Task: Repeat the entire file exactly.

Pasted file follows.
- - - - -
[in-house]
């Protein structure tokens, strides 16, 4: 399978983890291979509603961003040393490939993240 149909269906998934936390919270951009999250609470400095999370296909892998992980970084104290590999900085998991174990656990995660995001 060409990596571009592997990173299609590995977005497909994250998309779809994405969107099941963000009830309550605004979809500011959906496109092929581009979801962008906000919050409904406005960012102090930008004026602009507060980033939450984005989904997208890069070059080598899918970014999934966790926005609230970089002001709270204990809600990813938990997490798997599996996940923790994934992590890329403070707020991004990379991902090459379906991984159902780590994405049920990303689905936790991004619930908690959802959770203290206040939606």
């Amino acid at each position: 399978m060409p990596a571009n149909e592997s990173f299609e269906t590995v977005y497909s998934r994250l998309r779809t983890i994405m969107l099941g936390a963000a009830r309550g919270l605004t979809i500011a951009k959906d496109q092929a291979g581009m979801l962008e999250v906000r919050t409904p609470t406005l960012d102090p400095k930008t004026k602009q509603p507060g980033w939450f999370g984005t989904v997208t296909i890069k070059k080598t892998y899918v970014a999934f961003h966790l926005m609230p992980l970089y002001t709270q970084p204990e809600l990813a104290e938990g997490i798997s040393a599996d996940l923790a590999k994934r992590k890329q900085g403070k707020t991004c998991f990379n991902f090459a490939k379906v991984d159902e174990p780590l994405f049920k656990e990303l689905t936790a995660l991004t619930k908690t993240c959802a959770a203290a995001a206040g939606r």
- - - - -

[in-house]
């Protein structure tokens, strides 16, 4: 399978983890291979509603961003040393490939993240 149909269906998934936390919270951009999250609470400095999370296909892998992980970084104290590999900085998991174990656990995660995001 060409990596571009592997990173299609590995977005497909994250998309779809994405969107099941963000009830309550605004979809500011959906496109092929581009979801962008906000919050409904406005960012102090930008004026602009507060980033939450984005989904997208890069070059080598899918970014999934966790926005609230970089002001709270204990809600990813938990997490798997599996996940923790994934992590890329403070707020991004990379991902090459379906991984159902780590994405049920990303689905936790991004619930908690959802959770203290206040939606």
């Amino acid at each position: 399978m060409p990596a571009n149909e592997s990173f299609e269906t590995v977005y497909s998934r994250l998309r779809t983890i994405m969107l099941g936390a963000a009830r309550g919270l605004t979809i500011a951009k959906d496109q092929a291979g581009m979801l962008e999250v906000r919050t409904p609470t406005l960012d102090p400095k930008t004026k602009q509603p507060g980033w939450f999370g984005t989904v997208t296909i890069k070059k080598t892998y899918v970014a999934f961003h966790l926005m609230p992980l970089y002001t709270q970084p204990e809600l990813a104290e938990g997490i798997s040393a599996d996940l923790a590999k994934r992590k890329q900085g403070k707020t991004c998991f990379n991902f090459a490939k379906v991984d159902e174990p780590l994405f049920k656990e990303l689905t936790a995660l991004t619930k908690t993240c959802a959770a203290a995001a206040g939606r």